Taking U-space to the finish line

The integration of drones into shared airspace continues with the aim to progress key elements for scaled operations. 

Drones are becoming a part of everyday lives and increasingly integral to community services and a greener path forward for supply logistic chains. The value they represent will be seen in benefits to the individual, businesses, and the environment.

Reinaldo Negron, Wing’s Head of Uncrewed Traffic Management (UTM), says U-space – a term used to describe airspace in which scaled drone operations integrate with crewed aircraft – has to be made available in a safe and equitable manner.

“We have a lot of the ingredients for integration at scale,” he says. “But we need to make the dish, and we now need to get U-space across the finish line.”


U-space is at a critical phase with U-space service providers (USSP) going through certification. Although certification must act as a strong and acceptable marker for safety and industry standards, it must also be achievable for companies large and small. Making certification a complex undertaking could act as a barrier to a nascent industry that promises enormous advantages.

“We are all aligned on ensuring safety outcomes,” explains Negron. “However, we need to continue to match system performance to risk, which means we shouldn’t blanket transfer air traffic management (ATM) processes to UTM. We must enable innovation to focus on the outcomes instead of prescriptive means.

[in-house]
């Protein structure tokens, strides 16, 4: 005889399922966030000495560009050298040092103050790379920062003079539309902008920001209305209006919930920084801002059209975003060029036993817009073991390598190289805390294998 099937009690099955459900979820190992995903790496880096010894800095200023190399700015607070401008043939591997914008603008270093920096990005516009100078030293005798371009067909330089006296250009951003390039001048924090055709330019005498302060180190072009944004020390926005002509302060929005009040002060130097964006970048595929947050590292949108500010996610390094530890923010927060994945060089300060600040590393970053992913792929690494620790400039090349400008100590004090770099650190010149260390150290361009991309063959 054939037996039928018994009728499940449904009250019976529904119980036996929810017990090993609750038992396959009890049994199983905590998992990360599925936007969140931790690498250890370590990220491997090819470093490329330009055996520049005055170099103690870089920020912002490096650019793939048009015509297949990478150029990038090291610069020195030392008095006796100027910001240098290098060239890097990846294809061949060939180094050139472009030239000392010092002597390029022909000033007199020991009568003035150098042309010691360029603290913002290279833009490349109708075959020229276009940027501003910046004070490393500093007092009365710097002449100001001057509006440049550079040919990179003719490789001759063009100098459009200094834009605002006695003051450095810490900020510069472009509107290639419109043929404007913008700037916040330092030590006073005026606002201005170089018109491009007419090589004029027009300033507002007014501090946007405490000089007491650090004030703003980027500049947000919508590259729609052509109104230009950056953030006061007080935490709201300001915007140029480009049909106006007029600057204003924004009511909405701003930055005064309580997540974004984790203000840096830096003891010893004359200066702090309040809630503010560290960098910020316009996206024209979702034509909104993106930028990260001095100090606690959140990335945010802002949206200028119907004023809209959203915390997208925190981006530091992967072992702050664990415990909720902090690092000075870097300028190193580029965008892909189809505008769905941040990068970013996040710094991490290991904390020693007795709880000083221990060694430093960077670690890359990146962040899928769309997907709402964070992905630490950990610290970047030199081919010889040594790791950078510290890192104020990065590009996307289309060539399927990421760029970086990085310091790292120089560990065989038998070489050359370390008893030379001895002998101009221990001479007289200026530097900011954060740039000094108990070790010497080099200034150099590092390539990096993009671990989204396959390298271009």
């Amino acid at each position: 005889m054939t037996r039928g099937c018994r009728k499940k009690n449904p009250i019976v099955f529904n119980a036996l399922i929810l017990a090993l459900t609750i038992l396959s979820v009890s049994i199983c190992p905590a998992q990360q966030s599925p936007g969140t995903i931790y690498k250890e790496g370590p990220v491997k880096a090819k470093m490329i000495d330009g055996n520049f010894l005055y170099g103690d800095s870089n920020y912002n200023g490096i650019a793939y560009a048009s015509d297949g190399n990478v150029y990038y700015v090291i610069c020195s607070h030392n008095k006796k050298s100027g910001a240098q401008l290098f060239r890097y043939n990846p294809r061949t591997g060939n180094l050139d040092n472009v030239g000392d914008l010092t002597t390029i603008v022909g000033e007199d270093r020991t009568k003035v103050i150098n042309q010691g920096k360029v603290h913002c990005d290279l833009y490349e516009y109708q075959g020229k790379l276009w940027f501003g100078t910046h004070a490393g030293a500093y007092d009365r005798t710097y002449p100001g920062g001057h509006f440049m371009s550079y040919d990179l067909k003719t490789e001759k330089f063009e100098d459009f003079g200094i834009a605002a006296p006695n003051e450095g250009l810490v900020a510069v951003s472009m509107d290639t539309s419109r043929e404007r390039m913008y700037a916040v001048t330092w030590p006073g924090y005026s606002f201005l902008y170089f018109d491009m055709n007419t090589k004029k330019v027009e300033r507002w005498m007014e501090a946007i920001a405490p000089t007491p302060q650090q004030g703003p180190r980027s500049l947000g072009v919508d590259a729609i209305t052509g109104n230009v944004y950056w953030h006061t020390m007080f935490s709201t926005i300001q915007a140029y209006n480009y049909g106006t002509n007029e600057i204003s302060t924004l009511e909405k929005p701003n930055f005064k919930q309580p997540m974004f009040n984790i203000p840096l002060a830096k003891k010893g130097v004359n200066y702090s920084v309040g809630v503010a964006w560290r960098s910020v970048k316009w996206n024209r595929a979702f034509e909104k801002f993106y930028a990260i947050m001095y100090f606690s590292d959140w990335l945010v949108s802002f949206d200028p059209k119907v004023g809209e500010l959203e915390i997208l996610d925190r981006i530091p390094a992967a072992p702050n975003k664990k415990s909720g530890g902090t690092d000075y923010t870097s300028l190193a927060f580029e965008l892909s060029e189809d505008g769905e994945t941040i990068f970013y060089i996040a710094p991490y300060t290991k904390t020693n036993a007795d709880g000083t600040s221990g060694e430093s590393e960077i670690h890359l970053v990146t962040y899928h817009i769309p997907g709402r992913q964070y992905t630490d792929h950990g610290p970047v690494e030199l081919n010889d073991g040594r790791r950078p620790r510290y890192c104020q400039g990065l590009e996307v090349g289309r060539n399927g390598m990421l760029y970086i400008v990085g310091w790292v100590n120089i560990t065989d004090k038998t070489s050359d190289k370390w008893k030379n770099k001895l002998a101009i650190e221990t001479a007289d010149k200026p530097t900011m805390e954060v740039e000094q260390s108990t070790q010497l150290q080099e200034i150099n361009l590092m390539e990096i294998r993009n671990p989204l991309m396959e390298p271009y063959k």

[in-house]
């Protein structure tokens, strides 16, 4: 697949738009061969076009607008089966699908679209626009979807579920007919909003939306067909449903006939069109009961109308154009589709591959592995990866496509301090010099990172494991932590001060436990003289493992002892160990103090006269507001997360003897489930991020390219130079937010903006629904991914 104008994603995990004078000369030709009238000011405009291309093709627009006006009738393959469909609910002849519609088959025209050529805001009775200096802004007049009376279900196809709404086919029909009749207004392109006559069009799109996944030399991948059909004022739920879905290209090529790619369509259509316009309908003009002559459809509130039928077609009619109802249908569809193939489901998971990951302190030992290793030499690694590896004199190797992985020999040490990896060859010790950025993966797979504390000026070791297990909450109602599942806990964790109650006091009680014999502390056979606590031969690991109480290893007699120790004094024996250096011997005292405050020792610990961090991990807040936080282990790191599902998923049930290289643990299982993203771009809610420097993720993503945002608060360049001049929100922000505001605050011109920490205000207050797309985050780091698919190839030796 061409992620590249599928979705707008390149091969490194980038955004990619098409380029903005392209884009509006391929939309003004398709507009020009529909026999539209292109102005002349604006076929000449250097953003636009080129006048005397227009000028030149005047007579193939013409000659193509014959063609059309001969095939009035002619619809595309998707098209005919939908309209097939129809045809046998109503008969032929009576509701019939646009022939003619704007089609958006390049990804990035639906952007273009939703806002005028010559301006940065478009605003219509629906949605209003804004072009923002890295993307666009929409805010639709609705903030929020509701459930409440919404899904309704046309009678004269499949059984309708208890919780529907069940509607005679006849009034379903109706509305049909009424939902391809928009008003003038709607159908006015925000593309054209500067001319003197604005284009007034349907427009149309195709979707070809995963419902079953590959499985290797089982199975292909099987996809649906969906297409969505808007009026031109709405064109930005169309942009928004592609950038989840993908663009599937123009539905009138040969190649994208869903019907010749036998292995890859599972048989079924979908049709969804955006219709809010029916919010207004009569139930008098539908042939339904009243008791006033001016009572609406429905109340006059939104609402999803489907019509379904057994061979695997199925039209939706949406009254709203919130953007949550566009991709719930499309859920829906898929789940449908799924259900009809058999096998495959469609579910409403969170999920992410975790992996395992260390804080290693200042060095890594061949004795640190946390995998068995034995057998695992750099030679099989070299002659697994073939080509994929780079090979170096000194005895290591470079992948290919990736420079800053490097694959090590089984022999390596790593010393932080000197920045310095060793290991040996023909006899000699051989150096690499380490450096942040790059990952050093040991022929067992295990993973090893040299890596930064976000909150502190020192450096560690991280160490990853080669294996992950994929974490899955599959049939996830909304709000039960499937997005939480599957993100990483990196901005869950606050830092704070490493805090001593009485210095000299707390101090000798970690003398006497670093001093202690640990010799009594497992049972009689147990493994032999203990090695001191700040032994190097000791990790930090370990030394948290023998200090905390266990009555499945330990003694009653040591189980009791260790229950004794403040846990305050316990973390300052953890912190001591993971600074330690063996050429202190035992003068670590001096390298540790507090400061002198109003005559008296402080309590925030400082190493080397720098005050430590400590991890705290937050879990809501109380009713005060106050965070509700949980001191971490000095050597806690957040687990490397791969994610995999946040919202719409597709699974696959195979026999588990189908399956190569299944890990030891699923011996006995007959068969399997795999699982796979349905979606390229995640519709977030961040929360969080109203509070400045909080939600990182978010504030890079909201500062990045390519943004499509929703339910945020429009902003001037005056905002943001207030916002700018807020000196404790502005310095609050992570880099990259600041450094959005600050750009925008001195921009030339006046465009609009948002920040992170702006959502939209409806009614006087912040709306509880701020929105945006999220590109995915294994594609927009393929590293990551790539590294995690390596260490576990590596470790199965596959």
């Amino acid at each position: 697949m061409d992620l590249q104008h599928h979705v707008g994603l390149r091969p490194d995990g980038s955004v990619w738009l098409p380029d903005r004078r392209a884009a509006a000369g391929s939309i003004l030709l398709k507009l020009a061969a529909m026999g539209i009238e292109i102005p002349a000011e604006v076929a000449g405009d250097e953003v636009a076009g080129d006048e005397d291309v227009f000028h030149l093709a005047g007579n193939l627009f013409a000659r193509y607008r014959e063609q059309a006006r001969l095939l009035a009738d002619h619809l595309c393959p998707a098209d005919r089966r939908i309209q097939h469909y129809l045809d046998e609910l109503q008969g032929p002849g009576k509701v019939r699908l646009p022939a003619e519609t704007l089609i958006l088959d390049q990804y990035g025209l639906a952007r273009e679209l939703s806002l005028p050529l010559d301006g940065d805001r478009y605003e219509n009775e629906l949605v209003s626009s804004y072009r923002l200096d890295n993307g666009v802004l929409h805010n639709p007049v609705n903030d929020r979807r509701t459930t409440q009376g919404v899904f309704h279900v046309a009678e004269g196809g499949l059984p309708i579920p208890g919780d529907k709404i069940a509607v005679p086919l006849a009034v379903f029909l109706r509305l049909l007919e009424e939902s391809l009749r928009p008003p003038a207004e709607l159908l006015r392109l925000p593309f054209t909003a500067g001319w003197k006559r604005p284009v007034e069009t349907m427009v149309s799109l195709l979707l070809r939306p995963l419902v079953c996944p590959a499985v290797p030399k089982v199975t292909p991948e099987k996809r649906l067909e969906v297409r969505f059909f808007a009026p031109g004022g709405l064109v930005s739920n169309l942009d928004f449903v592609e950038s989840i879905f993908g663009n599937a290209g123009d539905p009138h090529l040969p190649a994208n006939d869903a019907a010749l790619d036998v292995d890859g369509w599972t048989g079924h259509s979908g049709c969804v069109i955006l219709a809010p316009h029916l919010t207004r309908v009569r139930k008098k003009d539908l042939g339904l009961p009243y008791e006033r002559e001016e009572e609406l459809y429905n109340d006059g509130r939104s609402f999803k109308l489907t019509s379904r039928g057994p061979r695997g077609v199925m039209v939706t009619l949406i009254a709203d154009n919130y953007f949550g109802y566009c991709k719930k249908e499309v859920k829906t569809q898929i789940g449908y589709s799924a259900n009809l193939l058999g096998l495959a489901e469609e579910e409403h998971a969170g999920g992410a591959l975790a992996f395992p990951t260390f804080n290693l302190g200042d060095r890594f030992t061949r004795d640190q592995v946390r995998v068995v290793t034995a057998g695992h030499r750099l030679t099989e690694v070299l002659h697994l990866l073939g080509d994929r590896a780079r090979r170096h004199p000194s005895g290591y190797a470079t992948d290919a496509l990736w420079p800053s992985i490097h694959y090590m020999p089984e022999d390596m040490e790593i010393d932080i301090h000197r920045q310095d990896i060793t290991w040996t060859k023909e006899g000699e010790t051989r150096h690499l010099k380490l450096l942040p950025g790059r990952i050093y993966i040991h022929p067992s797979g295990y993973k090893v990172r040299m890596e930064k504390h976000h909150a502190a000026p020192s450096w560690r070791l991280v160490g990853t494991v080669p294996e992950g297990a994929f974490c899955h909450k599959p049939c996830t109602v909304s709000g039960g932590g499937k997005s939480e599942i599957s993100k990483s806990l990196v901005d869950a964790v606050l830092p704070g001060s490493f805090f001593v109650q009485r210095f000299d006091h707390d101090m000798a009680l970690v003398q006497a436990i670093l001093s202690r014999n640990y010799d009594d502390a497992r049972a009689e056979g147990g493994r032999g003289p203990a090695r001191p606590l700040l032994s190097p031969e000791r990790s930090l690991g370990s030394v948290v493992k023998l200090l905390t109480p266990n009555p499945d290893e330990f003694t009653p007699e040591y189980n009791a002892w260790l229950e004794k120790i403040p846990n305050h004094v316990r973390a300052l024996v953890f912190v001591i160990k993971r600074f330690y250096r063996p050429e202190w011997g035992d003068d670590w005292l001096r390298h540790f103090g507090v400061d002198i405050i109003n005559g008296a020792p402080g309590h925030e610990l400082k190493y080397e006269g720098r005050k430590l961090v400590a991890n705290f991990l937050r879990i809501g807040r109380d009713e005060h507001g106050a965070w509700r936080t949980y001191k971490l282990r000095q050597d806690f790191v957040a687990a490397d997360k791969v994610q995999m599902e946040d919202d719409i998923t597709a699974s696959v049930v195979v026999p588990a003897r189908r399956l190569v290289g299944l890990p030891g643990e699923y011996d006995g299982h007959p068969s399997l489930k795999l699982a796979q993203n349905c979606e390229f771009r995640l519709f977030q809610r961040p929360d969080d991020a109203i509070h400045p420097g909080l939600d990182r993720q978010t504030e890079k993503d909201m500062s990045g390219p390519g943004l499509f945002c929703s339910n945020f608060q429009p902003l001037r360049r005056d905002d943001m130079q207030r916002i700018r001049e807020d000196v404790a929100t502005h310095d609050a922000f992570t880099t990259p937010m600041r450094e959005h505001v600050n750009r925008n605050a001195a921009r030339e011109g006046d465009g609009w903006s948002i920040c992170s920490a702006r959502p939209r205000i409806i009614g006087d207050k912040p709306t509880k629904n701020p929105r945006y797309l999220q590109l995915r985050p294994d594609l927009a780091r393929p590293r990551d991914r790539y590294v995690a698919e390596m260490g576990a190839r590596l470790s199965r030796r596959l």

“We don’t need to go through the exact same steps, and there are many parts of the regulatory, standards and industry ecosystem working to create something new,” he continues. “This is a completely different concept. We are talking about new vehicles with different performance parameters and requirements. It is a new journey that we are on together.”

What the regulation does do is ensure an open market with provision for multiple USSPs. “This is essential as we can’t have a static market,” says Negron. “Services will need to evolve and expand. We must be able to move with the pace of the industry.”


And though European-wide regulation (EU2021/664) became applicable in January 2023, interoperability is another obstacle to overcome before the UTM sphere matures. 

The European Union’s (EU) Drone Strategy 2.0 aims to create a trusted and safe environment for a competitive EU drone services market, with a fully functional European-wide U-space anticipated by 2030. But information exchange and navigation performance standards are key areas of discussion if the target date is to be met. 

“Drone manufacturers and operators want to make sure that their approvals are portable and procedures repeatable,” says Negron. 

“As an operator and USSP, we want to have similarity for key processes, such as dynamic airspace reconfiguration,” he says. “If the implementation is different, if the procedures are different, it increases both certification complexity and operator risk as drone operators would need to be trained for each unique airspace. Interoperability and harmonised processes are critical to increased safety and lower cost.

“Best practice has to dictate how we move forward,” Negron concludes. “The sky is a shared resource and there must be collaboration and harmonization. If we do that, we will be better at risk assessment and solving the practical issues ahead.”

Wing is discussing the crucial UTM topics at the Wing Theatre.